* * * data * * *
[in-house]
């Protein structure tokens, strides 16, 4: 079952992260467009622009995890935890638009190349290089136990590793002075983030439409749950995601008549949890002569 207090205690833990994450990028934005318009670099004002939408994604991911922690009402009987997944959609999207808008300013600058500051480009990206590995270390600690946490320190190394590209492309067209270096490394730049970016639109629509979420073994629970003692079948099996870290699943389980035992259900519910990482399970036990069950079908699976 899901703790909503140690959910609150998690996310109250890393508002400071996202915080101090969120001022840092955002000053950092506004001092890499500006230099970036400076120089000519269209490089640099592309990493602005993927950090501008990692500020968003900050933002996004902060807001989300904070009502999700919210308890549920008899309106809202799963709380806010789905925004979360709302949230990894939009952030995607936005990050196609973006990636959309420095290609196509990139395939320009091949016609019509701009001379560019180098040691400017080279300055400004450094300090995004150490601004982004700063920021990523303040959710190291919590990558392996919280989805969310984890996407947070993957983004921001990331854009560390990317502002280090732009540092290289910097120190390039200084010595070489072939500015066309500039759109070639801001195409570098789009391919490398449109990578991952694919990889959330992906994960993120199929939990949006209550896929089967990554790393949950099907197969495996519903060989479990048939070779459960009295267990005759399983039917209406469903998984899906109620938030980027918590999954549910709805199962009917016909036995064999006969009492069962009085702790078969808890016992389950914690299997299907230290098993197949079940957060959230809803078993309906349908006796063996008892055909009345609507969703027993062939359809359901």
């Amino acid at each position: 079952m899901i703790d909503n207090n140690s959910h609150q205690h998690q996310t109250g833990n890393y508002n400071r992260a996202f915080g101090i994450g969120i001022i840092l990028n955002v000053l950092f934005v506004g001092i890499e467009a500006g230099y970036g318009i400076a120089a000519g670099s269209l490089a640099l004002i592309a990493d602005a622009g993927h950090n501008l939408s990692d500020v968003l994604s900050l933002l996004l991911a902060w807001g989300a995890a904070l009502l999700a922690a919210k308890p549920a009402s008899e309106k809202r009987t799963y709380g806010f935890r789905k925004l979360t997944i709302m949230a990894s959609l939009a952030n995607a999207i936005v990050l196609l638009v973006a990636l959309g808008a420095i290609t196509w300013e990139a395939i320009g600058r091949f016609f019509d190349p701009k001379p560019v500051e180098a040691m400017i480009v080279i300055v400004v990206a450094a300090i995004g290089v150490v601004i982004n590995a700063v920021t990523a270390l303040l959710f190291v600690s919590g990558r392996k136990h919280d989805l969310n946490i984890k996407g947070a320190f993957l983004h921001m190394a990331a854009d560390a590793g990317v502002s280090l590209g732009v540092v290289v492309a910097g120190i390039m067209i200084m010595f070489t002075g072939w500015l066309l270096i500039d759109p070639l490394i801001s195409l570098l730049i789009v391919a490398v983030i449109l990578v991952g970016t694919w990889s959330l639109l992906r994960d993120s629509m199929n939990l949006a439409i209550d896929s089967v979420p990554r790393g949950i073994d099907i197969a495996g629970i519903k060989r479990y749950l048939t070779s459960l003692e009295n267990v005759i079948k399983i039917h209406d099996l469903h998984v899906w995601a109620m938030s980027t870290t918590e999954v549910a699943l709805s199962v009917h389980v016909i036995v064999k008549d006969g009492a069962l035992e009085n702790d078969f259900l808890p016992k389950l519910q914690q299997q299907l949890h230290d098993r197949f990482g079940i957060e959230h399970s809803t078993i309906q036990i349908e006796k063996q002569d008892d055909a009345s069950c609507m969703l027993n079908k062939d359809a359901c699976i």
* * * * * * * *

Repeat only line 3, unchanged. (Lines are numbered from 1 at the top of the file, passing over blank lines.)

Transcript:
């Amino acid at each position: 079952m899901i703790d909503n207090n140690s959910h609150q205690h998690q996310t109250g833990n890393y508002n400071r992260a996202f915080g101090i994450g969120i001022i840092l990028n955002v000053l950092f934005v506004g001092i890499e467009a500006g230099y970036g318009i400076a120089a000519g670099s269209l490089a640099l004002i592309a990493d602005a622009g993927h950090n501008l939408s990692d500020v968003l994604s900050l933002l996004l991911a902060w807001g989300a995890a904070l009502l999700a922690a919210k308890p549920a009402s008899e309106k809202r009987t799963y709380g806010f935890r789905k925004l979360t997944i709302m949230a990894s959609l939009a952030n995607a999207i936005v990050l196609l638009v973006a990636l959309g808008a420095i290609t196509w300013e990139a395939i320009g600058r091949f016609f019509d190349p701009k001379p560019v500051e180098a040691m400017i480009v080279i300055v400004v990206a450094a300090i995004g290089v150490v601004i982004n590995a700063v920021t990523a270390l303040l959710f190291v600690s919590g990558r392996k136990h919280d989805l969310n946490i984890k996407g947070a320190f993957l983004h921001m190394a990331a854009d560390a590793g990317v502002s280090l590209g732009v540092v290289v492309a910097g120190i390039m067209i200084m010595f070489t002075g072939w500015l066309l270096i500039d759109p070639l490394i801001s195409l570098l730049i789009v391919a490398v983030i449109l990578v991952g970016t694919w990889s959330l639109l992906r994960d993120s629509m199929n939990l949006a439409i209550d896929s089967v979420p990554r790393g949950i073994d099907i197969a495996g629970i519903k060989r479990y749950l048939t070779s459960l003692e009295n267990v005759i079948k399983i039917h209406d099996l469903h998984v899906w995601a109620m938030s980027t870290t918590e999954v549910a699943l709805s199962v009917h389980v016909i036995v064999k008549d006969g009492a069962l035992e009085n702790d078969f259900l808890p016992k389950l519910q914690q299997q299907l949890h230290d098993r197949f990482g079940i957060e959230h399970s809803t078993i309906q036990i349908e006796k063996q002569d008892d055909a009345s069950c609507m969703l027993n079908k062939d359809a359901c699976i």